“Guilt is not a response to anger; it is a response to one’s own actions or lack of action. If it leads to change then it can be useful, since it is then no longer guilt but the beginning of knowledge. Yet all too often, guilt is just another name for impotence, for defensiveness destructive of communication; it becomes a device to protect ignorance and the continuation of things the way they are, the ultimate protection for changelessness.”[42]

If guilt is an unproductive strategy for people on the top of the coin who wish to dismantle inequities, then what might be alternatives? A more productive strategy is to recognize feelings of guilt, and swiftly reframe guilt as responsibility deriving from complicity [43]. Embracing responsibility gives rise to action to resist the dominant norms that sustain systems of inequality, which I refer to as practicing critical allyship.

Principles for practicing critical allyship

To work toward dismantling a system of inequality, different orientations are appropriate depending on one’s position in relation to that social structure; that is, the side one is on of a particular coin. This article is written for people who find themselves on the top of a coin that they wish to dismantle (i.e., in a position of privilege), and I call this orientation practicing critical allyship.

Within this approach, allyship is not an identity, but an ongoing practice. The focus on critical allyship as a practice aligns with the focus by others on becoming an ally [44,45,46], or what queer Black author Mia McKenzie describes as “currently acting in solidarity with” to focus on actions in the present [47]. This approach learns from the Anti-Oppression Network, which defines allyship as an “active, consistent, and arduous practice of unlearning and re-evaluating in which a person of privilege seeks to operate in solidarity with a marginalized group of people” [48].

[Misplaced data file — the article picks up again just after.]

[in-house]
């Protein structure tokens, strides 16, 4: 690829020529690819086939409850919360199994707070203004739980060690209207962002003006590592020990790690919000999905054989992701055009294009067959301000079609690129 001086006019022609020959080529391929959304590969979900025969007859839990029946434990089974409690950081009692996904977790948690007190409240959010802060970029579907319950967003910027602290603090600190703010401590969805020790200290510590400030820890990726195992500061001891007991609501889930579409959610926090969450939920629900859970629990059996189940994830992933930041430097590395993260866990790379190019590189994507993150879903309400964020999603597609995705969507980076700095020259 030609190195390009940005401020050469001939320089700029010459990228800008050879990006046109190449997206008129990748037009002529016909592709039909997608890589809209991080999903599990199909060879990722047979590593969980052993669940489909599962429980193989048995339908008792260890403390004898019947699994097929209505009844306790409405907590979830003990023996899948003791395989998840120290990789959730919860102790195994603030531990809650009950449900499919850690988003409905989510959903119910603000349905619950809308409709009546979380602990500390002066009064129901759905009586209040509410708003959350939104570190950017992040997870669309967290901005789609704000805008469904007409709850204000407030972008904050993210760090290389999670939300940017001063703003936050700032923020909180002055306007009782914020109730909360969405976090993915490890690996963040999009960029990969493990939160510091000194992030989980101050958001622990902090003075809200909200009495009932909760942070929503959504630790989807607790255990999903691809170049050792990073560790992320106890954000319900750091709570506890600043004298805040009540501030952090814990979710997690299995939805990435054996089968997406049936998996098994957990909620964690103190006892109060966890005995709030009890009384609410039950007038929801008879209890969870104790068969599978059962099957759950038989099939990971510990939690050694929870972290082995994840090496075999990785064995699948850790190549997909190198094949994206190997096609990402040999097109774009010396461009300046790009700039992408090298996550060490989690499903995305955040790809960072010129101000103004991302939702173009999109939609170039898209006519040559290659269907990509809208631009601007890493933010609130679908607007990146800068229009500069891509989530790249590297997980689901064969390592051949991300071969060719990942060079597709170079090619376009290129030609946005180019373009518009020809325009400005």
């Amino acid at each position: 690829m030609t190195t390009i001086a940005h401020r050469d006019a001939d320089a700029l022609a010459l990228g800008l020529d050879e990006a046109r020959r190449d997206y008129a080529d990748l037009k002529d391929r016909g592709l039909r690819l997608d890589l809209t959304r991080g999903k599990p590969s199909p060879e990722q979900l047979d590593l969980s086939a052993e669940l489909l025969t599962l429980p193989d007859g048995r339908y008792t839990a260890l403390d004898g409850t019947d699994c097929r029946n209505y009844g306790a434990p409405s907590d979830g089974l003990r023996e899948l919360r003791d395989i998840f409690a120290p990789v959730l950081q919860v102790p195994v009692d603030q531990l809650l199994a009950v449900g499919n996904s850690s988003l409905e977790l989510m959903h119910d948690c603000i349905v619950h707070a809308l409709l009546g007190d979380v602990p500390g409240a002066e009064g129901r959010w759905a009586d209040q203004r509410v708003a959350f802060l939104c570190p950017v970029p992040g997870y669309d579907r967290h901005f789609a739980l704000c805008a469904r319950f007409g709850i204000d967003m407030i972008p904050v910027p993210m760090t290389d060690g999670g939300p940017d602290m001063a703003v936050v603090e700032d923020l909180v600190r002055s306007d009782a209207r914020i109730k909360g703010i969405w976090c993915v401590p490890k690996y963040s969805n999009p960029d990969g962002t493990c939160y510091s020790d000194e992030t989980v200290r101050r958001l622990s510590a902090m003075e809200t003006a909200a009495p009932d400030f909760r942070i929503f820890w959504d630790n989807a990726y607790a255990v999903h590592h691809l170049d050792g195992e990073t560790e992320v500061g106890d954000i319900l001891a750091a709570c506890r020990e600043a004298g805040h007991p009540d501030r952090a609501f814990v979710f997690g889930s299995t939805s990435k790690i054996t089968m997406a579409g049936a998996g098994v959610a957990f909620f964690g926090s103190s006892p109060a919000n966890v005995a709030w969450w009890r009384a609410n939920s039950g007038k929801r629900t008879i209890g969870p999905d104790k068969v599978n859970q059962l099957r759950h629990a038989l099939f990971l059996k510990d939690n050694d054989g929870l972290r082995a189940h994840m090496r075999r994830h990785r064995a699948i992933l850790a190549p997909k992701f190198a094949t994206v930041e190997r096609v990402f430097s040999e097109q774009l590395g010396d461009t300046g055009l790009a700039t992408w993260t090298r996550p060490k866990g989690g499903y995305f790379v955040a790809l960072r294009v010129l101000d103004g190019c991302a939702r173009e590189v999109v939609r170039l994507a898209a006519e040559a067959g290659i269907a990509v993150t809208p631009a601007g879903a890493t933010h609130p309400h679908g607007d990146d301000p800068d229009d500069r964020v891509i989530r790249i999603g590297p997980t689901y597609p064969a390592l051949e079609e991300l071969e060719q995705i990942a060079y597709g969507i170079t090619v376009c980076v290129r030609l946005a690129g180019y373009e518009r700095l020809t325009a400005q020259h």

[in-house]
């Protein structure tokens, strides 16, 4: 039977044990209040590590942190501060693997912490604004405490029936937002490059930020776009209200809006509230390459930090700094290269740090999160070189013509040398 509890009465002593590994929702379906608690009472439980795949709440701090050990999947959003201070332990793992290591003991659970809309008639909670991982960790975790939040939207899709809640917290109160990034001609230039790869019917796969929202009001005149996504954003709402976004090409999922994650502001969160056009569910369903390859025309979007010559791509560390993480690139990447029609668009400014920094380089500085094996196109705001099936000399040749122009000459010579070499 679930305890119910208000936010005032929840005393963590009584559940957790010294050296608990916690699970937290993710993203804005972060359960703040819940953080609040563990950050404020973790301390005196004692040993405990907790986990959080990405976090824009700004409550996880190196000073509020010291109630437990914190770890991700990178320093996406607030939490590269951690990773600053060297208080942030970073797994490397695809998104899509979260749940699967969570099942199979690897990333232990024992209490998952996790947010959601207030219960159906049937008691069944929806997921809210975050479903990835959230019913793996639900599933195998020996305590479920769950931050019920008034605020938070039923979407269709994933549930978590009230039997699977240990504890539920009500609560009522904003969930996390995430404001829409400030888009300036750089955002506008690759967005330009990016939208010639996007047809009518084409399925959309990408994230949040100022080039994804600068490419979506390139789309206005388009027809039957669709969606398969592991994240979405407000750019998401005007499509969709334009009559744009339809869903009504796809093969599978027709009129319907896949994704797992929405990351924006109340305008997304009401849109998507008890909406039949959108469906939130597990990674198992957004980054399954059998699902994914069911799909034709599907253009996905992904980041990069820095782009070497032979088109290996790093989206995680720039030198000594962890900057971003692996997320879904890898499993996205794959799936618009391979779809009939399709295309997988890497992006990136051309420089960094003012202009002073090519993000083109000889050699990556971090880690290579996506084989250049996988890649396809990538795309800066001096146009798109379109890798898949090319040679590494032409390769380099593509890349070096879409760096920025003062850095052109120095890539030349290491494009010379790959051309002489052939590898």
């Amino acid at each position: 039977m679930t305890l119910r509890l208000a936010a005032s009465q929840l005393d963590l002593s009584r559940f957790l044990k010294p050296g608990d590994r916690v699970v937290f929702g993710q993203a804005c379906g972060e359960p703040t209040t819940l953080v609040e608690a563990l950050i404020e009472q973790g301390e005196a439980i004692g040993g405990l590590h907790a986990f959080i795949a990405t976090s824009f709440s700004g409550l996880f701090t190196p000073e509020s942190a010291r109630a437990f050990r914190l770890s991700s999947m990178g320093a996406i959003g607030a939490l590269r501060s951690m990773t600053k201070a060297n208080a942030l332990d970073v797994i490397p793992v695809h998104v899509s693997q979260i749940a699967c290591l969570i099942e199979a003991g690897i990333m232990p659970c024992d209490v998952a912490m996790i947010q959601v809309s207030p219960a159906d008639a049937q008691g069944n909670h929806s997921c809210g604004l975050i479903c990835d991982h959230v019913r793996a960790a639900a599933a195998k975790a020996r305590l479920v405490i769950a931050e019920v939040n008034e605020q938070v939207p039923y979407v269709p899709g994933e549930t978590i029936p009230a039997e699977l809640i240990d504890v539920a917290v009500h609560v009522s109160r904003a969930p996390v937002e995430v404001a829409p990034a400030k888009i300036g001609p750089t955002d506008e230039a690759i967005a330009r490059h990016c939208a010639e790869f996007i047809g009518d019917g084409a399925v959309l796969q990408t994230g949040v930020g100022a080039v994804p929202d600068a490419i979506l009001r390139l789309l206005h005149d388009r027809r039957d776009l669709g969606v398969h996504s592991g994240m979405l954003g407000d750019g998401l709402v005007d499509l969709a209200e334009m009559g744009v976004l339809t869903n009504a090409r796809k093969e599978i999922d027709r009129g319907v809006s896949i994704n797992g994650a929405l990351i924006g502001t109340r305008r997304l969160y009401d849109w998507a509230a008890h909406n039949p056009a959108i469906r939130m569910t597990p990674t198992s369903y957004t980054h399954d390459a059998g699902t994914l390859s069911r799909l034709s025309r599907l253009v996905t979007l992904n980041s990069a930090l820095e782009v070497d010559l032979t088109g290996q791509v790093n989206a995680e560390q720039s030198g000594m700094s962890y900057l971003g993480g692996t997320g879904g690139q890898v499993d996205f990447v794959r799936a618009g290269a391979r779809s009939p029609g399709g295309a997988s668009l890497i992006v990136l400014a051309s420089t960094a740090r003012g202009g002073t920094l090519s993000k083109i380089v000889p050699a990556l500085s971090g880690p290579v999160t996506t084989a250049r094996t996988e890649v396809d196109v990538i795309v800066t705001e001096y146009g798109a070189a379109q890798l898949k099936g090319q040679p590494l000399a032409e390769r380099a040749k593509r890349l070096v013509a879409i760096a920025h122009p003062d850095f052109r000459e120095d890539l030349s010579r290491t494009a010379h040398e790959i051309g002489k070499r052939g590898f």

Practicing critical allyship requires a reorientation from the dominant way of thinking about how people in positions of privilege should address inequities, which assumes that the most ethical and effective way to address health disparities is for people on the top of the coin to use their expertise to help marginalized groups with their problems. “Their problems” are typically framed as caused by the behaviours of individuals or groups, as opposed to the being linked to unearned disadvantage resulting from systems of inequality (i.e., the coin). It follows that appropriate responses involve people on the top of the coin going into communities (locally and overseas) to bring their expertise and solutions to needy individuals. Although often well-intentioned, people on the top of the coin have been socialized to have little understanding of their relationship to social structures, or the contradiction between who holds power versus who holds expertise. This flawed approach strengthens the system of inequality by reinforcing the assumption that people on the top are experts, unconnected to the system of inequality, and that people on the bottom need rescuing. If the goal is to dismantle the systems of inequality that result in health disparities, a reorientation is required whereby people on the top of the coin reorient their motivation from:

    • I wish to help the less fortunate, or

    • I use my expertise to reduce inequities for marginalized populations

  • to the following commitments:

    • I seek to understand my own role in upholding systems of oppression that create health inequities.

    • I learn from the expertise of, and work in solidarity with, historically marginalized groups to help me understand and take action on systems of inequality.

    • This includes working to build insight among others in positions of privilege, and mobilizing in collective action under the leadership of people on the bottom on the coin.

This reframing reverses who is presumed to be more expert on dismantling the inequity (i.e., from people on the top of the coin to people on the bottom), and whose thinking and behaviour need to change in order for the inequity to be dismantled (i.e., from people on the bottom of the coin to people on the top). Reframing the problem as the ineffective and unhelpful orientation of people in positions of unearned advantage allows new possibilities for action to come to light. Below I introduce several principles as an entry point for guiding such action, i.e., for practicing critical allyship.